Goods and Services Produced in a Given Year
In any year, there will be a mixture of people buying goods and services:
• People who are currently in the work force
• People who own assets and want to sell them
One thing that may not be obvious without thinking about it, is that all of the people wanting goods and services have to compete for the same set of goods and services that are available at that time.
For example, we grow a certain amount of corn and rice, and we extract a certain amount of oil and coal and copper, and we make a certain amount of electricity in electric power plants. Because of inventories, there is a little flexibility in these amounts, but basically, the amount that is available is determined by market prices and availability of supply lines. If the amount of goods and services produced is decreasing, because we are on a down escalator economy, this smaller quantity of goods and services needs to be shared by the entire population.
If there is relatively little available in total, and those who produced it don’t want to part with it, a person trying to trade accumulated “assets” for current production will not receive very much scarce production in return for his accumulated wealth, no matter what form it may take. In the case of most assets (stocks, bond, gold, silver, etc,) this means that the value of the asset tends toward $0. If currency is viewed as another asset, its value may go to close to zero as well. In fact, if there has been a government change, its value of the currency may be exactly zero.
How about Quantitative Easing?
Quantitative Easing (QE) represents an attempt to reinflate the economy by making more credit available to the economy, at lower interest rates. It also has the effect of reducing the interest rate the government pays on its own long-term debt, thus holding down that taxes the government needs to collect.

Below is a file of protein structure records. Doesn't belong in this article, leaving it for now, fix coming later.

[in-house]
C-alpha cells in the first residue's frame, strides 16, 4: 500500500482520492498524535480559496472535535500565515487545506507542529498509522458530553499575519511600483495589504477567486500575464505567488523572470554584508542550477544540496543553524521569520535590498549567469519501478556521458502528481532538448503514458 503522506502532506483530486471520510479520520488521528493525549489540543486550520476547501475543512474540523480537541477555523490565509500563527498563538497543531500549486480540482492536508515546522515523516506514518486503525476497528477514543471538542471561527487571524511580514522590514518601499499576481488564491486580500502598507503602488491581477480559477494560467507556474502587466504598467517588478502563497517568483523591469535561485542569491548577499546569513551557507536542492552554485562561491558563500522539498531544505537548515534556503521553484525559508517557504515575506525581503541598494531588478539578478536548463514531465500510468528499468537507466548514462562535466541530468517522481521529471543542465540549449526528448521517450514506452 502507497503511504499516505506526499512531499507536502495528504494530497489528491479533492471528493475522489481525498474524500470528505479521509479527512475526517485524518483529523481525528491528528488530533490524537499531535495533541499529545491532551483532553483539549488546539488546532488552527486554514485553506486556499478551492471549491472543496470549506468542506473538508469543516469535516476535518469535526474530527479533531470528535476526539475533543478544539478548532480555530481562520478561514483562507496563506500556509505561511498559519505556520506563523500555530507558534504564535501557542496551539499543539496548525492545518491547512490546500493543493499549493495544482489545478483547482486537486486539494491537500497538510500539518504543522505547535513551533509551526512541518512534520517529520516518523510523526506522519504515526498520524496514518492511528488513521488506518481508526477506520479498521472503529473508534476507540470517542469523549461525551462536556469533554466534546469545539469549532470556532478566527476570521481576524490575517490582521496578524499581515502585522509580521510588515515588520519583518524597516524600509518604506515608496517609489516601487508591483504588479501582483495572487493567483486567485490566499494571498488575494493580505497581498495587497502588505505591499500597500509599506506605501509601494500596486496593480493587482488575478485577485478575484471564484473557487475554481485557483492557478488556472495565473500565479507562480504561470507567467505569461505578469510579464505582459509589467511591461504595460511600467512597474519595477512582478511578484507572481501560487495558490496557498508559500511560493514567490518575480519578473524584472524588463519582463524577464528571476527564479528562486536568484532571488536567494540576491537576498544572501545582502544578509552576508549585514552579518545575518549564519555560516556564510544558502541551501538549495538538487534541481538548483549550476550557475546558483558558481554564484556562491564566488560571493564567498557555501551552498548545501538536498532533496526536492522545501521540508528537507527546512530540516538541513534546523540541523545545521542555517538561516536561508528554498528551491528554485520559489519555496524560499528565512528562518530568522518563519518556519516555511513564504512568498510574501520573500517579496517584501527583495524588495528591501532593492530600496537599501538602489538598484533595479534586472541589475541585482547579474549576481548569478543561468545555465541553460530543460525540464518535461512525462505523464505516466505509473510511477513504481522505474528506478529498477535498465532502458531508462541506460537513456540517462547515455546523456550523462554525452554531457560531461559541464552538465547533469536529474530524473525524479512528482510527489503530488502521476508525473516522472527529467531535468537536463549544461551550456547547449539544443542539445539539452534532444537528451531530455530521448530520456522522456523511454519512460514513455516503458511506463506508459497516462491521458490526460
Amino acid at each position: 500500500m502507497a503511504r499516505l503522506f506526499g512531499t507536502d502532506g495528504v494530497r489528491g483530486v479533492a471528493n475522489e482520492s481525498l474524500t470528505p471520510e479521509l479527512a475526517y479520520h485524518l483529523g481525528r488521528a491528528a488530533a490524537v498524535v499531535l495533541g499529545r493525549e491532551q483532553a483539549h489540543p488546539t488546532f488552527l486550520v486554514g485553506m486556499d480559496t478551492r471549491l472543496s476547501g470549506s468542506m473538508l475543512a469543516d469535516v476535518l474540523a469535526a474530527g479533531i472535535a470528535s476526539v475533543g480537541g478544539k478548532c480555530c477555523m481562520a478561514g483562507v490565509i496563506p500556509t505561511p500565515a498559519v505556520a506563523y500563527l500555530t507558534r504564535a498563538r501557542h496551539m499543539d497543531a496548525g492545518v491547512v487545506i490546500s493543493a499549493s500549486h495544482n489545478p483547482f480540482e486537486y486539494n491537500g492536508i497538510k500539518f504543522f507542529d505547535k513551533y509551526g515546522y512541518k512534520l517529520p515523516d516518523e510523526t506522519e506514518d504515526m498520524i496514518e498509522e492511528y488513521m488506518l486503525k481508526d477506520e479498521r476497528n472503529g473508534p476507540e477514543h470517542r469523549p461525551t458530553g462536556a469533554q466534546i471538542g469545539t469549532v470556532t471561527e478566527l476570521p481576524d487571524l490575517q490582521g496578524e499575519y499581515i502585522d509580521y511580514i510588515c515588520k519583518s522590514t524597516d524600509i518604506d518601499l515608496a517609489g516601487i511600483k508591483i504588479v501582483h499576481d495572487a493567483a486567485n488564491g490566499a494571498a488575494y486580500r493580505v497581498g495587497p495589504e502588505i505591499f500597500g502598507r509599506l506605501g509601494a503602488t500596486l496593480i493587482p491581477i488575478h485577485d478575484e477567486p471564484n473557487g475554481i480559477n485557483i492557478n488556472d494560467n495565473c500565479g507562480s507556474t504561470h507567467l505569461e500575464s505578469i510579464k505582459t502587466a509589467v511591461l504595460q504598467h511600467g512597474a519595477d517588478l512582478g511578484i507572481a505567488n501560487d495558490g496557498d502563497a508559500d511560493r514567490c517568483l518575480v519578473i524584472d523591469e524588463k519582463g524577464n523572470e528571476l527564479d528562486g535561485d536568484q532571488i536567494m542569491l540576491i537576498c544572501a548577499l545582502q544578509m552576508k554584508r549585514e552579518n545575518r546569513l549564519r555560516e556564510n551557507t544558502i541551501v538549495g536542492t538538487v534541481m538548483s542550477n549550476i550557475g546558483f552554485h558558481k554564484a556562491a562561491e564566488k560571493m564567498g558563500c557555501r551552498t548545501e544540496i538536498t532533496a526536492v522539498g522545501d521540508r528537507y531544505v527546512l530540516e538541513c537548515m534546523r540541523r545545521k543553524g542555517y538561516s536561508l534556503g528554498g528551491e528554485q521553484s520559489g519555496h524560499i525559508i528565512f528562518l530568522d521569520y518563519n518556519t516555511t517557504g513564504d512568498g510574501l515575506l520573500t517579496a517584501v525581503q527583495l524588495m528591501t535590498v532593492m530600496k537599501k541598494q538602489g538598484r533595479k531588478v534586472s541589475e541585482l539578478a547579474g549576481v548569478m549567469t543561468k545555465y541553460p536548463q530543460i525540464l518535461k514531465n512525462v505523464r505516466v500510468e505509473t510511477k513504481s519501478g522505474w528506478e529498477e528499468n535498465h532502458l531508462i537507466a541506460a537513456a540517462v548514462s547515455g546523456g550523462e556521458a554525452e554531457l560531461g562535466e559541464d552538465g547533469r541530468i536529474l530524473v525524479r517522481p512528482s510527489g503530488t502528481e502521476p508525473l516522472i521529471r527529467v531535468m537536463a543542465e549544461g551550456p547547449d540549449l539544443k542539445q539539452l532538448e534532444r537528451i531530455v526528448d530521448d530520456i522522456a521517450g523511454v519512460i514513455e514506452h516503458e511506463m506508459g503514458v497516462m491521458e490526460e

In terms of inflation/deflation effects QE has, its primary effect seems to be to artificially inflate asset prices–stocks, bonds, home prices, and agricultural land prices. The announced goal of the Japanese QE attempt was to try to raise the inflation rate (generally) in Japan to 2%, but it has not had that effect. In fact, the same link shows that in general, QE has not led to inflation.
In my view, the primary effect of QE is to create asset price bubbles. The price of bonds is raised, because of the artificially low interest rates. The price of stocks is raised, because people switch from bonds to stocks, to try to get yield (or capital gains). To get better yield, businesses find it worthwhile investing in homes, with the idea of renting then out on a long-term basis. Very little of QE actually gets through to wages, which is where the major shortfall is.
QE will at some point stop, and the asset price bubble will deflate. (Crunch Time: Fiscal Crises and the Role of Monetary Policy by David Greenlaw, James Hamilton, Peter Hooper, and Frederic Mishkin points out that QE is not viable as a long-term strategy.) This is likely to add to deflation woes. The higher interest rates and the need for higher taxes to cover the higher interest the government needs to pay will add to the down escalator effects, making the trends noted previously even worse.
By. Gail Tverberg